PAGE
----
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Not wanting the terrorism and increased crime that Europe is seeing, Japan vows to not take in even ONE Syrian ‘refugee’

Justin Mccurry


Japan has no immediate plans to accept refugees from Syria, despite earlier pledging financial and political support for the military campaign against Islamic State.

As the EU, with Lebanon, Jordan and other countries, struggled to accommodate hundreds of thousands of people fleeing fighting in Syria and Iraq, governments thousands of kilometres away also pledged to take extra refugees.

On Wednesday Australia said it would accept an extra 12,000 Syrian and Iraqi refugees, on top of its existing humanitarian intake of 13,750.

The Venezuelan president, Nicolás Maduro, said his country would accept 20,000 Syrians who were “welcome to share this land of peace and contribute to our country’s development”.

Japan, however, said that although Tokyo was “cooperating” with its international partners over the crisis, it was not preparing to change its policy to accommodate Syrian refugees.

“We are watching the situation very closely and considering what Japan can do in cooperation with the international community, including the United Nations,” a foreign ministry official said.

“We are aware of the large exodus of refugees from the Middle East and Africa and that many lives have been lost. We’re paying close attention to appeals for assistance.”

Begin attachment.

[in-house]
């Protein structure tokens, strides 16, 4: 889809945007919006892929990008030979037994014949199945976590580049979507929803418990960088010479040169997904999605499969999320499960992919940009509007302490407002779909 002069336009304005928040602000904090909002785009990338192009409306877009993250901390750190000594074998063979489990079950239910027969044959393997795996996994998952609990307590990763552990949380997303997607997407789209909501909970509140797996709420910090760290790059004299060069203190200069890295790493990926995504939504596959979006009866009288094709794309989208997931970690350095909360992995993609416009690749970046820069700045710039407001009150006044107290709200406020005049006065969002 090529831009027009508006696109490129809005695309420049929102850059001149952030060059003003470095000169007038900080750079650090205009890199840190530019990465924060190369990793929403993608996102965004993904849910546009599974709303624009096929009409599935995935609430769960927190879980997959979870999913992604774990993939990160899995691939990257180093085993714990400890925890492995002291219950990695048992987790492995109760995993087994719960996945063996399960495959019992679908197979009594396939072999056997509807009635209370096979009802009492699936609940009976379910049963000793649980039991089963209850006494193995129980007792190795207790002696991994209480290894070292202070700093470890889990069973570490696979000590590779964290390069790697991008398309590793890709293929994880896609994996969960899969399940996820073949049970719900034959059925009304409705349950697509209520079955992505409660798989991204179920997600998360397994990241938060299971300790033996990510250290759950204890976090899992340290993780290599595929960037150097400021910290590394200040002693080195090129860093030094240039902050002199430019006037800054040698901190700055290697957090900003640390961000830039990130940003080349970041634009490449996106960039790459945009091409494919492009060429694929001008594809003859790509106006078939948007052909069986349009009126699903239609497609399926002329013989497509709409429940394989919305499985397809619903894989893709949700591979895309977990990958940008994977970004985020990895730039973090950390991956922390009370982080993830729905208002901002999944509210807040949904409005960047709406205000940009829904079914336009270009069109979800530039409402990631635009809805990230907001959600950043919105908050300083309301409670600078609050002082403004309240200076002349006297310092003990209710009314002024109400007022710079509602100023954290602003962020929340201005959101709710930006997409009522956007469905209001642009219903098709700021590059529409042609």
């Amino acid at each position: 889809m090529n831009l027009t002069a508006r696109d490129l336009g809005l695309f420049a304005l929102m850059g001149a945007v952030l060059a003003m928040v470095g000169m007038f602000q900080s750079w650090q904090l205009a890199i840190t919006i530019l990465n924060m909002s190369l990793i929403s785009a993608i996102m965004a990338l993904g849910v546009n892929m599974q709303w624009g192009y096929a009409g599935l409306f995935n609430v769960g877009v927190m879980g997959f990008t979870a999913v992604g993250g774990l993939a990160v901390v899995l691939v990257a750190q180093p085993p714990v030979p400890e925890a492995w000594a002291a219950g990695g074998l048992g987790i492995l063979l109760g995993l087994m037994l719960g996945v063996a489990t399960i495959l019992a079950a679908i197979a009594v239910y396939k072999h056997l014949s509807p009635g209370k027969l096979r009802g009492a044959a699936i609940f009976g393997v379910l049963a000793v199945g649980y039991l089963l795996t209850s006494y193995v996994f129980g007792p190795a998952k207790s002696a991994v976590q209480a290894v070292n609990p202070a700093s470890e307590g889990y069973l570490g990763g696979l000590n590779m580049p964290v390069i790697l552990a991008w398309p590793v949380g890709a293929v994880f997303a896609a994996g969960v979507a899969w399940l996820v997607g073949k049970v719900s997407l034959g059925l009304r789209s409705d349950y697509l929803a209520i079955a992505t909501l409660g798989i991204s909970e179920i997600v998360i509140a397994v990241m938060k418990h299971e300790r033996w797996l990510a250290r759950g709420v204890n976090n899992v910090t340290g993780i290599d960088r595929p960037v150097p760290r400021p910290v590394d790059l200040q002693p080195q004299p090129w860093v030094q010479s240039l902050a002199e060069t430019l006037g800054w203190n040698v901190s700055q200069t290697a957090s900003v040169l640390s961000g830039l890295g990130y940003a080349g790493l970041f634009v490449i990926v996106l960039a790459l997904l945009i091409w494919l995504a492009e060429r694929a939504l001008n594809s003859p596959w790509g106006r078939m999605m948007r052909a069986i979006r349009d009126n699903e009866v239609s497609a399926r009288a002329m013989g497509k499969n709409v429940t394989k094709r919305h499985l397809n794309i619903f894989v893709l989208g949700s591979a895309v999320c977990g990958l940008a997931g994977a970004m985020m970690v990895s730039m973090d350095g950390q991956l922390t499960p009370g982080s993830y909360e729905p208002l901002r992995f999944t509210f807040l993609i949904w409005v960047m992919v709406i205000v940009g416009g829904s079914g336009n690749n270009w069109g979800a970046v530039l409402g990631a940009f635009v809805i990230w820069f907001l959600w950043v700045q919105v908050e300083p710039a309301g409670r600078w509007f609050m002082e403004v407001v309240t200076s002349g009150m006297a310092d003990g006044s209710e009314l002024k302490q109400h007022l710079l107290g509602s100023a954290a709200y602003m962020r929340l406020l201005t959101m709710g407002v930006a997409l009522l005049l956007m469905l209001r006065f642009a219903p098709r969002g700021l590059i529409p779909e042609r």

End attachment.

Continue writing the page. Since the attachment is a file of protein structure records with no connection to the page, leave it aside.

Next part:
Hiroaki Ishii, the executive director of the Japan association for refugees, said the government’s attitude could change.

“There are definitely discussions going on,” he told the Guardian.

Of 60 Syrians already living in Japan who had applied for refugee status, three had been successful and another 30 or so had been given permission to stay long-term for humanitarian reasons.

“Japan should be leading the Asia-Pacific region in addressing the refugee crisis,” he said.

“If Japan is serious about doing something out of humanitarian concern, it should announce a more generous policy towards Syrian refugees and other victims of Isis, including resettlement to Japan and better protection for the 400 Syrian people already living here.”

During a visit to Egypt in January, Japan’s prime minister, Shinzo Abe, pledged US$200m in humanitarian aid for Middle East countries engaged in fighting Isis, a move that Isis said prompted its execution of two Japanese citizens after


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